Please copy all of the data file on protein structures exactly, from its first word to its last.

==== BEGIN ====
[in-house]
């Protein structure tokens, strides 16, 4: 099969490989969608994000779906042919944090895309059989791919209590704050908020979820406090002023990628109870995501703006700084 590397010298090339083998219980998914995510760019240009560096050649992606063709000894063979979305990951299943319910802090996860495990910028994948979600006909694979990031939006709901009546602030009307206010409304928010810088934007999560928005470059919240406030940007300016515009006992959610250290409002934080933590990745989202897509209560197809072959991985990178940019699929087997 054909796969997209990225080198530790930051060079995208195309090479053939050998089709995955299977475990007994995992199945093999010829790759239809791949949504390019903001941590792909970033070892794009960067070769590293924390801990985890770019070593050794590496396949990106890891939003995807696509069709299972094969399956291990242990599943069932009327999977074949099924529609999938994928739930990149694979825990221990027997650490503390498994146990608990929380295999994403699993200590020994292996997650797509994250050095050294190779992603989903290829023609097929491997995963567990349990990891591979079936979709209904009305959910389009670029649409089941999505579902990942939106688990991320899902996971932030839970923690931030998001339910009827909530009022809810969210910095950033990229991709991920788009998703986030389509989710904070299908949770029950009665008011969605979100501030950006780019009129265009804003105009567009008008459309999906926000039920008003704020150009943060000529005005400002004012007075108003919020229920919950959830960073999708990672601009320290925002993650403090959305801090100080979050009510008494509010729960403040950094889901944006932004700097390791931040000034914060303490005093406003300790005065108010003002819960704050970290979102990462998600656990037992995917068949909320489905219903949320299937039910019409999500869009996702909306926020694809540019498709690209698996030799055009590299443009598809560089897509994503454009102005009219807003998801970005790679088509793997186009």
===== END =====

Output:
[in-house]
């Protein structure tokens, strides 16, 4: 099969490989969608994000779906042919944090895309059989791919209590704050908020979820406090002023990628109870995501703006700084 590397010298090339083998219980998914995510760019240009560096050649992606063709000894063979979305990951299943319910802090996860495990910028994948979600006909694979990031939006709901009546602030009307206010409304928010810088934007999560928005470059919240406030940007300016515009006992959610250290409002934080933590990745989202897509209560197809072959991985990178940019699929087997 054909796969997209990225080198530790930051060079995208195309090479053939050998089709995955299977475990007994995992199945093999010829790759239809791949949504390019903001941590792909970033070892794009960067070769590293924390801990985890770019070593050794590496396949990106890891939003995807696509069709299972094969399956291990242990599943069932009327999977074949099924529609999938994928739930990149694979825990221990027997650490503390498994146990608990929380295999994403699993200590020994292996997650797509994250050095050294190779992603989903290829023609097929491997995963567990349990990891591979079936979709209904009305959910389009670029649409089941999505579902990942939106688990991320899902996971932030839970923690931030998001339910009827909530009022809810969210910095950033990229991709991920788009998703986030389509989710904070299908949770029950009665008011969605979100501030950006780019009129265009804003105009567009008008459309999906926000039920008003704020150009943060000529005005400002004012007075108003919020229920919950959830960073999708990672601009320290925002993650403090959305801090100080979050009510008494509010729960403040950094889901944006932004700097390791931040000034914060303490005093406003300790005065108010003002819960704050970290979102990462998600656990037992995917068949909320489905219903949320299937039910019409999500869009996702909306926020694809540019498709690209698996030799055009590299443009598809560089897509994503454009102005009219807003998801970005790679088509793997186009």